June 2004

In these tumultuous times of raging wildfires and the ‘dead-heat’ federal election, we’ll pick up where we left off a couple of months ago with the historical overview of the Aboriginal title situation in BC. 

Shortly after the McKenna-McBride reserve commission had been carried out in BC, Department of Indian Affairs senior federal official, Duncan Campbell Scott, proposed some stipulations in relation to dealing with the land question.  The first was that indigenous peoples surrender their title and accept benefits that had been designated in the numbered treaties and accept the recommendations of the McKenna-McBride reserve commission as being final.  Another stipulation was that, should the land issue make it to court, legal council for the indigenous people would not be of their own choosing but rather designated by the Department of Indian Affairs. These options were refused outright by the Allied Tribes of BC and they continued to pursue their case by petitioning the Judicial Committee of the Privy Council in London for a hearing.  

Also of significance during this timeframe was the 1921 ruling handed down from the Judicial Committee of the Privy Council in London that served as the highest court for Canada until 1949.  The 1921 ruling of the Judicial Committee explicitly stated that Aboriginal title throughout the British Empire was a pre-existing right that “must be presumed to have continued unless the contrary is established.  This ruling was of relevance to all indigenous peoples throughout the British Empire, which of course included British Columbia and Canada. 

The clarity of this fact was not lost upon the governing powers and their reaction was to ensure that the Aboriginal title issue stayed out of the judicial system at all costs.  The government’s next approach was in response to the Allied Tribes’ request for a hearing by the Privy Council in 1926.  This resulted in the establishment of a Joint Commission by Parliament made up of members of the Senate and House of Commons to hold hearings and make recommendations on the issue.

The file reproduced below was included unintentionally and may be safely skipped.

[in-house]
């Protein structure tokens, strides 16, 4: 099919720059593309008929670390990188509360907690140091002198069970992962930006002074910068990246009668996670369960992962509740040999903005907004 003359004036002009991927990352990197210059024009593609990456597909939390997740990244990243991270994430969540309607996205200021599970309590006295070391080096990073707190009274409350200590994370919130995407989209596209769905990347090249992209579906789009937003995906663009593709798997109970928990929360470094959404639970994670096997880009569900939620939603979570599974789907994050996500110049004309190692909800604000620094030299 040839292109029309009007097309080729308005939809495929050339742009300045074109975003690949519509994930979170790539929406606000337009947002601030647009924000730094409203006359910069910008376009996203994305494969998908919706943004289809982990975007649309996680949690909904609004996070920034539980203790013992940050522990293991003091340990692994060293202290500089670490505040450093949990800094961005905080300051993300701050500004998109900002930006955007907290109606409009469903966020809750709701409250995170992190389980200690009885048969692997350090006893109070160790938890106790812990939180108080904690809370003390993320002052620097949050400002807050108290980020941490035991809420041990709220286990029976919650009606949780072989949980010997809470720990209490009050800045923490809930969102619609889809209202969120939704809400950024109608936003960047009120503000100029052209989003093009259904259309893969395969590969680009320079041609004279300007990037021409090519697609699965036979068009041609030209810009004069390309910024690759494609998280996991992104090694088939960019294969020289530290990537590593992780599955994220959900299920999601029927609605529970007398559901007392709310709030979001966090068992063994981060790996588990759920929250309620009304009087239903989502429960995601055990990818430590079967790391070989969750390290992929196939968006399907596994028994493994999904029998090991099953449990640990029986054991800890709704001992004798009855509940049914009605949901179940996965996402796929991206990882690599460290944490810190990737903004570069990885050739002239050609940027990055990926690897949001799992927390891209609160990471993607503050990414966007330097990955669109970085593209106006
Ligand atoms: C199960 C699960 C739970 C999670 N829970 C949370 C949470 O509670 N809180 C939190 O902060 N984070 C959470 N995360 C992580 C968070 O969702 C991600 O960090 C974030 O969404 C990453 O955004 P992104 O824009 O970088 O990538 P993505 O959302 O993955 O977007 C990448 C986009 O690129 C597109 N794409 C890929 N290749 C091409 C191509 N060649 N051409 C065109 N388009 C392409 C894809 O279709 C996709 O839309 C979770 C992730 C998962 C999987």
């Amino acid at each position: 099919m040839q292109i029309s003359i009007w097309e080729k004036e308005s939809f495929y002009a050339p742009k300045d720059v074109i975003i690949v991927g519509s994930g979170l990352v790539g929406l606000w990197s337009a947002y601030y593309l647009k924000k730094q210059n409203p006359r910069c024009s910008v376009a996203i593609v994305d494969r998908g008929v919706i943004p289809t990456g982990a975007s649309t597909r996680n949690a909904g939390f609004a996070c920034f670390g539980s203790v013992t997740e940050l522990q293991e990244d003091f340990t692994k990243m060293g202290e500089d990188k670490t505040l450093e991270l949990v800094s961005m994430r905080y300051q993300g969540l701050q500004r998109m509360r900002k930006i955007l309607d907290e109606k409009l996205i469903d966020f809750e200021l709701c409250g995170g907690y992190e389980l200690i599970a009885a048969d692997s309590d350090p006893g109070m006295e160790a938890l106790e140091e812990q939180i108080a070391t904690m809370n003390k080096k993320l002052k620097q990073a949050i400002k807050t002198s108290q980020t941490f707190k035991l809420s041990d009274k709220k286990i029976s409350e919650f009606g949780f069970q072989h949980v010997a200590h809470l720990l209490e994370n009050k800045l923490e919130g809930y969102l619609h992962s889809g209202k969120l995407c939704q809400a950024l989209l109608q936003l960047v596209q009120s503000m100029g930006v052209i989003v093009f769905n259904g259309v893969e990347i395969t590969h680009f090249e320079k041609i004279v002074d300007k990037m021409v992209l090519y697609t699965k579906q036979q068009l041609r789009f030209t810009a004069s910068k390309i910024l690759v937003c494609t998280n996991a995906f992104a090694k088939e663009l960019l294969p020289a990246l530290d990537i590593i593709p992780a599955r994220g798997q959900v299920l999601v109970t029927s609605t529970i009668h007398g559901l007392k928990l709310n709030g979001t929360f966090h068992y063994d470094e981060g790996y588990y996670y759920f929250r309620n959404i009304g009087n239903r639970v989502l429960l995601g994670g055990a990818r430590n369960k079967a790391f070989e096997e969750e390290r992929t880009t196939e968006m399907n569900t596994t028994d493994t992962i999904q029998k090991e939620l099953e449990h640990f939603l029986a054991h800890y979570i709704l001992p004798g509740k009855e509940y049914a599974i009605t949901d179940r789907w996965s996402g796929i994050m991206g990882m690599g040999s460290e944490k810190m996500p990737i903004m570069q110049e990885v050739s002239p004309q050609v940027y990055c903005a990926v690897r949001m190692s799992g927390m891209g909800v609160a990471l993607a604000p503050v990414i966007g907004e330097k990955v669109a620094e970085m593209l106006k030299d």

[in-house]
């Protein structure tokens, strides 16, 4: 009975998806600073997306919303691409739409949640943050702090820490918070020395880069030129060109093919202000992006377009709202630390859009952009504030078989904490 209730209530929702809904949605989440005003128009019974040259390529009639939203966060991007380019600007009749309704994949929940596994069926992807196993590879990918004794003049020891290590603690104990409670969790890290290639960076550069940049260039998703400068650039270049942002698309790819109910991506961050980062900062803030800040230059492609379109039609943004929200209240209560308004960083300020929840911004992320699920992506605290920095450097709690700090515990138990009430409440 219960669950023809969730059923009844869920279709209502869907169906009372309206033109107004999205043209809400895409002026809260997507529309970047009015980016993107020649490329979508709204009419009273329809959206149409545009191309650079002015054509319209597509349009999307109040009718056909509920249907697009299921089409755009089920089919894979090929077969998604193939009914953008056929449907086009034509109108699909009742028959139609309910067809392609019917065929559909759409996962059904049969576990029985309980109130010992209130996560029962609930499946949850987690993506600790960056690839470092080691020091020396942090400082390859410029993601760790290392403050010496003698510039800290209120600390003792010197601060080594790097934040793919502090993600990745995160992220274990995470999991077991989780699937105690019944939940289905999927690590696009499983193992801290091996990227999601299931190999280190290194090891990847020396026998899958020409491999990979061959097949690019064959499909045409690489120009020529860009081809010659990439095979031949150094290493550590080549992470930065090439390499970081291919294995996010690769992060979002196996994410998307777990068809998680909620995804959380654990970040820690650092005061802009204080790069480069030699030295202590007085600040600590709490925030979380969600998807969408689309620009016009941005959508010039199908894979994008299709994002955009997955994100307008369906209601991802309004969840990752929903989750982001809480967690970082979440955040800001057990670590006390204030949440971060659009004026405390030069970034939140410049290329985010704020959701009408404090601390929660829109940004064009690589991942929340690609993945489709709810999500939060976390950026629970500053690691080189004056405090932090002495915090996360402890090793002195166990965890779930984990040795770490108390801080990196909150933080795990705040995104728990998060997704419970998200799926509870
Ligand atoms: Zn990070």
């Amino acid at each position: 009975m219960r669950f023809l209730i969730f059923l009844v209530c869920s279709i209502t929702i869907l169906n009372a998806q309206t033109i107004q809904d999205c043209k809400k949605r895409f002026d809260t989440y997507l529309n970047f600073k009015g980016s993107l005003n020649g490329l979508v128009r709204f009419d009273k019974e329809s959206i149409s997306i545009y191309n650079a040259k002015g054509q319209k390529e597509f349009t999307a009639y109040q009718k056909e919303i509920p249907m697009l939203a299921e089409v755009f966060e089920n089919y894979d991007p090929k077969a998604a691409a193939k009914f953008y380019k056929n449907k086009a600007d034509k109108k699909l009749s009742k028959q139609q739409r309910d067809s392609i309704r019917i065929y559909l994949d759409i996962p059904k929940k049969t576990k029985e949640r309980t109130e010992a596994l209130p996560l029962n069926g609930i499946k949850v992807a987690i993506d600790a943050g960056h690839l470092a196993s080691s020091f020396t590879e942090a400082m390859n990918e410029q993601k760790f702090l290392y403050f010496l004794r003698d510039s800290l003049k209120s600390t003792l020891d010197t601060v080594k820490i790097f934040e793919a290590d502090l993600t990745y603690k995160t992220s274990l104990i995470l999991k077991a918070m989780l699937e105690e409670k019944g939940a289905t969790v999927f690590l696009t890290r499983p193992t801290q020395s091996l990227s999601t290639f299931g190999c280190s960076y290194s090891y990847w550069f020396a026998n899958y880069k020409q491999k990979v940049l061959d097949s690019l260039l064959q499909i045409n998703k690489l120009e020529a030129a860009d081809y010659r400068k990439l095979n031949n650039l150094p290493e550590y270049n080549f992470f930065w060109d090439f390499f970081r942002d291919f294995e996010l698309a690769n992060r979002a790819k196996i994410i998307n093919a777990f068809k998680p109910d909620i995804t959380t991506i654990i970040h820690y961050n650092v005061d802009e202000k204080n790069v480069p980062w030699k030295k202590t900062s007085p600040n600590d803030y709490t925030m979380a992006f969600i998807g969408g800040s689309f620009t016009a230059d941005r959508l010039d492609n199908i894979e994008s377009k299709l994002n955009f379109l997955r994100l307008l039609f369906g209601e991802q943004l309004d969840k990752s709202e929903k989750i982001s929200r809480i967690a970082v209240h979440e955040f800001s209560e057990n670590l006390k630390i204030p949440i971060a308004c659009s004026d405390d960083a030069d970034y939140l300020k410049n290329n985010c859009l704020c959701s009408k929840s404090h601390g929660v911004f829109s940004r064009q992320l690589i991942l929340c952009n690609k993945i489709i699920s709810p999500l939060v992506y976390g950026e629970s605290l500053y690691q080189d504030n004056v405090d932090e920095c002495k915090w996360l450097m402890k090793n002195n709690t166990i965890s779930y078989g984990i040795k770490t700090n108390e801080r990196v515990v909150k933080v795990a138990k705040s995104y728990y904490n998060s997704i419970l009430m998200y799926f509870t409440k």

The Joint Committee held hearings during the spring of 1927 and their principal finding were against the Allied Tribes of BC. A major recommendation of the Joint Committee was to stop further fund raising efforts to pursue the case of Aboriginal title.  As a result, in 1927 it became illegal under the Indian Act to pursue legal avenues for recognition of Aboriginal title. 

Simultaneously during this timeframe, the provincial government was treating all land in BC as if it legitimately belonged to them to benefit from and dispose of as they saw fit; indigenous peoples were protesting, developing petitions, hiring legal council in defence of Aboriginal title; and the federal government was actively sidestepping legal standards of its mother country while implementing the Indian Act system. 

When we stand back and take a good look at how the pieces of the larger puzzle fit together in the Aboriginal title situation in BC, we arrive at a clearer understanding of how our current situation developed.

Cathy Narcisse First Published in Bridge River Lillooet News June 2004
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